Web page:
It’s one of those words that come back over and over again in context of modern delivery approaches and organizational structures. The word seems common enough to mean approximately the same in people’s minds, however I have found that it is often confused for something else. According to Merriamm-Webster, autonomy is the quality or state of being self-governing. This distinguishes it from the term empowerment, which is the state of being empowered to do something. In other words, autonomy is an internal property - it comes from within -, while empowerment comes from someone’s approval.
Autonomous teams make their own decisions, they do it based on their objectives and all the relevant information they have available about the world around them. Empowered teams also are told to do exactly that. However, the scope of their decision making power - sometimes explicit, more often implicit - limits their autonomy significantly and can even shrink should a decision be made that does not align...
Whenever the weather allows for it, we like to eat outside. At dinner time in our little courtyard in the city of Toronto, mother nature treated us to a beautiful scene. A few days later it turned into an invaluable lesson...
A mourning dove landed on the fence, looking us straight in the eye. "What a wonderful sight," I thought, "I bet it's eyeing something on our plate." Without breaking the line of sight, the dove flew over to the side of the deck, even closer, testing the boundaries of its comfort zone.
"Roocoo! Roocoo!" A few minutes later mommy dove arrives, a little chick trailing inches behind her. The family reunited, they waggled to an open space a bit further away, while we watched the scene unfold at a safe distance. By now we realized that daddy had scouted the environment, checking our reactions to his proximity. He must have considered us safe, the little one would not be harmed.
To our surprise, the adults took off, leaving the little one alone. Stunne...
In previous posts, we discussed what you can learn about your team from tracking a minimum of data. We introduced throughput as the most meaningful metric you can get from only the completion time of a work item. In a subsequent post, we explained how you can calculate cycle time and work in progress by tracking the start time of a work item. In this post, we focus solely on how to calculate failure demand and what it tells you about the true delivery capacity of your team.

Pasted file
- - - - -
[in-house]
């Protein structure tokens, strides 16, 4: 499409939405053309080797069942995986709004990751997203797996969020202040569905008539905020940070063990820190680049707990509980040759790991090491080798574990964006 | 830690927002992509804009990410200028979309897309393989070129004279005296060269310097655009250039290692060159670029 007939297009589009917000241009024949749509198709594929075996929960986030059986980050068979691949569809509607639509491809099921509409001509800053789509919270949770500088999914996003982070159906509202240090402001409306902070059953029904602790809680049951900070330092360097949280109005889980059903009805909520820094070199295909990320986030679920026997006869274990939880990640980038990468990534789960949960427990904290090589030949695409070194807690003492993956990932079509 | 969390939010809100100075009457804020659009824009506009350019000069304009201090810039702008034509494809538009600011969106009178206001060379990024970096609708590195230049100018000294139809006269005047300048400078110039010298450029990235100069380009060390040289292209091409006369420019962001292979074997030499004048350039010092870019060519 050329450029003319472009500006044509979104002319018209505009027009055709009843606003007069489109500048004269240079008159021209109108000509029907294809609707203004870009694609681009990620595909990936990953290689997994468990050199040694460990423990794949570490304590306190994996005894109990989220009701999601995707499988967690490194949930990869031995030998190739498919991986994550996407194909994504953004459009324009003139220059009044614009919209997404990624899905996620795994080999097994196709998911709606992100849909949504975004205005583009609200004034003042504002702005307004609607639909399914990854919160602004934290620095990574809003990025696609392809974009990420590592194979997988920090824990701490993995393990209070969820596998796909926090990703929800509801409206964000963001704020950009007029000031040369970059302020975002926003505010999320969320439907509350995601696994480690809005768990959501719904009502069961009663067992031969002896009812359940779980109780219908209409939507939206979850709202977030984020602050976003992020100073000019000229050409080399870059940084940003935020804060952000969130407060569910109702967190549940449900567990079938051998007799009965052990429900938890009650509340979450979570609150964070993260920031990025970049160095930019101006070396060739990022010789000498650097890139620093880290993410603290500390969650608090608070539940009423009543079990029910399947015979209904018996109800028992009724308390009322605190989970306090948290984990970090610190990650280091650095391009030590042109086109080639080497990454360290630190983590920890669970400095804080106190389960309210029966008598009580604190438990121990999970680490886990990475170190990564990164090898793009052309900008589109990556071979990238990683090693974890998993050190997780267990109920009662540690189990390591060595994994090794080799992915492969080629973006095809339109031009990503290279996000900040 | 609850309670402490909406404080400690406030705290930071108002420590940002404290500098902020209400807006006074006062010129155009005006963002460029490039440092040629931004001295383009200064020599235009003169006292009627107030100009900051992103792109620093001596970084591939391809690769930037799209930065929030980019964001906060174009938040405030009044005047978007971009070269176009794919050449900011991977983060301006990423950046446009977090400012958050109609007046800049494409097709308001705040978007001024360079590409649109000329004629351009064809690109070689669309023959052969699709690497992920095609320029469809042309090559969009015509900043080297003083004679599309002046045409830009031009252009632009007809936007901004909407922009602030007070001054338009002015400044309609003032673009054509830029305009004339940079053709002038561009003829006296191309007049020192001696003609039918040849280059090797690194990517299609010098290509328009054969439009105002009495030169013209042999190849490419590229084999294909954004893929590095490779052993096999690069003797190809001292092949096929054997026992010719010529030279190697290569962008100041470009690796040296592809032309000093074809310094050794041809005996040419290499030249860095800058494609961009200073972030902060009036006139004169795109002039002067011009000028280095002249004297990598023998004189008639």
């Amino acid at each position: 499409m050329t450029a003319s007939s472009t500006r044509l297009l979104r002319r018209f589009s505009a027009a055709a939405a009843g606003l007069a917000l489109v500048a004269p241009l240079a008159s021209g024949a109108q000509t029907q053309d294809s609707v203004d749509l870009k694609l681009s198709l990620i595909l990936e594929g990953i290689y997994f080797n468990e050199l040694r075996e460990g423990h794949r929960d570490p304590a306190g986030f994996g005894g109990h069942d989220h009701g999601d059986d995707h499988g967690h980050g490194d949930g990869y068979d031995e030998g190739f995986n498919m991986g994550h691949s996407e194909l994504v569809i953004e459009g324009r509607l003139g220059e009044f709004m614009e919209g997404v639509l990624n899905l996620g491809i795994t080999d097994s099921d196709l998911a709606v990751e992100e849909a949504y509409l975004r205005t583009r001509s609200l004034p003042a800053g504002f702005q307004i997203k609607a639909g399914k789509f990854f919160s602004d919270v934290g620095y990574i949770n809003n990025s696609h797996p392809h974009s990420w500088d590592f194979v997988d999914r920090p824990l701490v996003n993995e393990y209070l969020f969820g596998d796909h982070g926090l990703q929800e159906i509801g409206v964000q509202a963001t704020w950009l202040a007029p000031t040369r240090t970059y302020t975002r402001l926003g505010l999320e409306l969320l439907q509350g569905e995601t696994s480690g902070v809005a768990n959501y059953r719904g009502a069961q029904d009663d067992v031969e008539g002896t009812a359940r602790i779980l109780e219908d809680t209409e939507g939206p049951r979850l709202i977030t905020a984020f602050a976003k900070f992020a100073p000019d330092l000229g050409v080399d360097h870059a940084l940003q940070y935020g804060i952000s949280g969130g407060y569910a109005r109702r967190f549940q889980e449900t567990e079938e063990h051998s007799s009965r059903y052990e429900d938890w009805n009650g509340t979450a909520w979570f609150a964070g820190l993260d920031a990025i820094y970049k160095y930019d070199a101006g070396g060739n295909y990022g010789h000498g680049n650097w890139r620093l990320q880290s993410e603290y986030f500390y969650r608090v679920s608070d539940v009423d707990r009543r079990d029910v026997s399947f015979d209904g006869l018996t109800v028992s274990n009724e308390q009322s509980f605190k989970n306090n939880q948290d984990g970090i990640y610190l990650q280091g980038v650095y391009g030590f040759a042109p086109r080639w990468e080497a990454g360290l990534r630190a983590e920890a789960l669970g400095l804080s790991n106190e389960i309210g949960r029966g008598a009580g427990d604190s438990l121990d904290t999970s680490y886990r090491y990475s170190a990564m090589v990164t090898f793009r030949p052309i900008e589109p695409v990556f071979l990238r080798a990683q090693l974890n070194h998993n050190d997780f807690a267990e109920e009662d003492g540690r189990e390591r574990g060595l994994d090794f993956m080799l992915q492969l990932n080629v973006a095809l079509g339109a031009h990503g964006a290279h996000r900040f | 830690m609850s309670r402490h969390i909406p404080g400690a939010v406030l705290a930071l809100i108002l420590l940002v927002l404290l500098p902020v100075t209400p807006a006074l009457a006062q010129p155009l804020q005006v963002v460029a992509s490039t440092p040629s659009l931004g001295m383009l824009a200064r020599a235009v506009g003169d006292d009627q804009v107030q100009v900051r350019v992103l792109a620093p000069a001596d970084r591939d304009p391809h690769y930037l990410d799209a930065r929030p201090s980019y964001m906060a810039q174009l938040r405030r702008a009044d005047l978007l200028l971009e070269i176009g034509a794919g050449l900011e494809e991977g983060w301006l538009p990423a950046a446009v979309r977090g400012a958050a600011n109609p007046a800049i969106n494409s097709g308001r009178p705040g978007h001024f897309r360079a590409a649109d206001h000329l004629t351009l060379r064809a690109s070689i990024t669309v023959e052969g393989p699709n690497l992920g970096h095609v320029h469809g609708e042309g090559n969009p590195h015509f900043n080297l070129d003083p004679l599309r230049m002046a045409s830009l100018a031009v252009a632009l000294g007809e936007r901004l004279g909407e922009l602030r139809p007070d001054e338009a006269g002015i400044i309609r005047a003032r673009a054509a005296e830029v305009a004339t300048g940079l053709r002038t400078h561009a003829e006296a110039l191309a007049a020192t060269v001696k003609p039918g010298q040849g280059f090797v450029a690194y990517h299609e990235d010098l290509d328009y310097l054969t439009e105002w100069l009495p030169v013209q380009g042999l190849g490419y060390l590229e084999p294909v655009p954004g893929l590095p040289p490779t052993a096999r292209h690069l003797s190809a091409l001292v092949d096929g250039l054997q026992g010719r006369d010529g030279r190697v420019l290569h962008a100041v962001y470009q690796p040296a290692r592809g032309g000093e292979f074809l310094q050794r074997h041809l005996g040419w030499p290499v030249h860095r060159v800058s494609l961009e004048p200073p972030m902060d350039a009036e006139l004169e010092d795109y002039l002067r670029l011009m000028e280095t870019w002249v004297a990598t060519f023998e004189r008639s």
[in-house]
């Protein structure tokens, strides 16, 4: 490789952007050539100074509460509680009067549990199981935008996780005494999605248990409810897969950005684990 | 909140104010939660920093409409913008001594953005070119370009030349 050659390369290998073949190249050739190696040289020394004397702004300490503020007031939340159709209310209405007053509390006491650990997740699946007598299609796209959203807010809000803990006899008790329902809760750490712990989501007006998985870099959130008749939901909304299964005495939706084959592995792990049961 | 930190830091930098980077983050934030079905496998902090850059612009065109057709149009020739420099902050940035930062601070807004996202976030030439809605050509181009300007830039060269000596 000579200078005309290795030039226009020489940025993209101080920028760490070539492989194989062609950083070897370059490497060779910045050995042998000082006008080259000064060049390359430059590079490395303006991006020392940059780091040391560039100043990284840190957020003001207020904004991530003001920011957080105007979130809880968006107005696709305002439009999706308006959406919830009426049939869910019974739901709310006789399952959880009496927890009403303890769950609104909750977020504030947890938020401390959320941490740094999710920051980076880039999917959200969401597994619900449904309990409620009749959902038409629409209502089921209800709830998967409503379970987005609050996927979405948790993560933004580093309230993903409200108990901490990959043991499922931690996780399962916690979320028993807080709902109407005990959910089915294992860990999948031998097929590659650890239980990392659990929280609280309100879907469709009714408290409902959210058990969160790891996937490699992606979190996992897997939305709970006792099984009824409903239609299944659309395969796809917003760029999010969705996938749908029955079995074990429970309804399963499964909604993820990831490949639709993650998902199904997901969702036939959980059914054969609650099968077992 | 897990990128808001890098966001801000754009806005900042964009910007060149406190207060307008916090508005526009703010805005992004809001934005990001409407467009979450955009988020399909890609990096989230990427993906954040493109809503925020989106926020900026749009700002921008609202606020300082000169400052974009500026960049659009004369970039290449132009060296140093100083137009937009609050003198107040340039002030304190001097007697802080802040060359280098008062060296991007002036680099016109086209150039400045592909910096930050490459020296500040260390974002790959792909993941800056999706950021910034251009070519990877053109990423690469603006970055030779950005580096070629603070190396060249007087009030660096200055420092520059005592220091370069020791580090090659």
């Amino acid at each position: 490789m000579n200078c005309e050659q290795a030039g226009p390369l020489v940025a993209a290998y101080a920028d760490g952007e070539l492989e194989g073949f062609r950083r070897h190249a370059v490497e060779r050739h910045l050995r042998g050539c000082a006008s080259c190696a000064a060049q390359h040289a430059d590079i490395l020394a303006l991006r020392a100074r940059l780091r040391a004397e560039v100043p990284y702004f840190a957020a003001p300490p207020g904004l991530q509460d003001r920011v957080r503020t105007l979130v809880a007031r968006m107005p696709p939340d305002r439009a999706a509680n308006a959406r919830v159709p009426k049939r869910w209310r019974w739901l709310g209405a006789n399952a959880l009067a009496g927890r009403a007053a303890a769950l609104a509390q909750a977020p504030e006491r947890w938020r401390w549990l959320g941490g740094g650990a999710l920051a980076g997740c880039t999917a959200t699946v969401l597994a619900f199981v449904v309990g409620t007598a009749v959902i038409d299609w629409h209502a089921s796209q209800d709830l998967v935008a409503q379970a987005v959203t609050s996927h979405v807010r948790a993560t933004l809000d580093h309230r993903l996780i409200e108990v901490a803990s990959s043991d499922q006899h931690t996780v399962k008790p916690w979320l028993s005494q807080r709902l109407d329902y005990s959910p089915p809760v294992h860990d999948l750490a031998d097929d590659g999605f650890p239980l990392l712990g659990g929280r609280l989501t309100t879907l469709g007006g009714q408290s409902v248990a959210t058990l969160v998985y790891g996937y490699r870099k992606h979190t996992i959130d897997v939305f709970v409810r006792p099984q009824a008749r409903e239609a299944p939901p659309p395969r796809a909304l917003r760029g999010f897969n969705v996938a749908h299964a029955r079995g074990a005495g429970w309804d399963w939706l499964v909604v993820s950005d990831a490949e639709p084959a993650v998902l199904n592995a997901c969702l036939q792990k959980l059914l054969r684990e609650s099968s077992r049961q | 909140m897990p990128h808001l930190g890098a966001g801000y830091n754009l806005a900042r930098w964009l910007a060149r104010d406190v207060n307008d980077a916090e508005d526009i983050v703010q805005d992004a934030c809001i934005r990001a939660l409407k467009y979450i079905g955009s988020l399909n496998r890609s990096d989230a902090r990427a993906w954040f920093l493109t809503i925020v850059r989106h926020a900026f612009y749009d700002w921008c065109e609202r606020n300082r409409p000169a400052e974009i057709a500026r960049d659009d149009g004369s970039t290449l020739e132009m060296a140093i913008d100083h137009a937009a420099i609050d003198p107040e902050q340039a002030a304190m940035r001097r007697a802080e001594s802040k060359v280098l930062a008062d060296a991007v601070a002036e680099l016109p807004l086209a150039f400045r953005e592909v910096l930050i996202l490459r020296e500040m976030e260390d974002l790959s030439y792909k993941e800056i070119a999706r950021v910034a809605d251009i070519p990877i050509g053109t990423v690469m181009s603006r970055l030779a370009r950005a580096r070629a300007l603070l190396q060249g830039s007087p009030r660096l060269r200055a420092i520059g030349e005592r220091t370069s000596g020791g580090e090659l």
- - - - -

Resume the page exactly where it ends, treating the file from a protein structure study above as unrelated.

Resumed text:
Continuous improvement is at the heart of any agile approach. But where do we start? And how can we know that our improvement initiatives are moving the needle? This blog post expands on the ideas from what throughput can tell you about your team and provides some additional thoughts to help you truly embrace the following principle from the agile manifesto:
“At regular intervals, the team reflects on how to become more effective, then tunes and adjusts its behaviour accordingly.”
Well-designed metrics provide your team with insight into where to focus and look for improvement opportunities. They also provide you with a baseline, a measuring stick to assess any improvements.
In a previous post, I focused on what we can learn from a metric as simple as throughput. Here we take it a step further.
As health specialists and governments encourage employees to work from home en masse, many employers start fearing the impact on their teams’ productivity. After all, the agile manifesto states as one of its principles:
“The most efficient and effective method of conveying information to and within a development team is face-to-face conversation.
Are we doomed to return to less agile ways of working? Will we see productivity plummet? Will we see new value being released only ever so often?
Let’s first start with this breaking down this statement.
The main difference between online (or remote) and collocated teams is the way in which they communicate. Collocated teams benefit from what Alistair Cockburn calls osmotic communication. You could explain it as transfer of information and knowledge by virtue of being in physical proximity with your team, where all work is done, where all frustrations are voiced and all intentional and unintenti...
Last Friday I presented a session on outcome based metrics at the Lean Agile Network meetup in Toronto. Based on the popularity of the session and the questions which we didn’t have the time to address, the topic is clearly on many people’s mind. More to come on metrics in future posts, but for now we’ll focus on what you can learn from the simplest metric of them all: throughput.
In context of our attendance at Collision last month, we published a quick survey to validate some of our assumptions about Socrates. While the survey is still open for everyone to provide us with feedback, this post summarizes the results of the first respondents.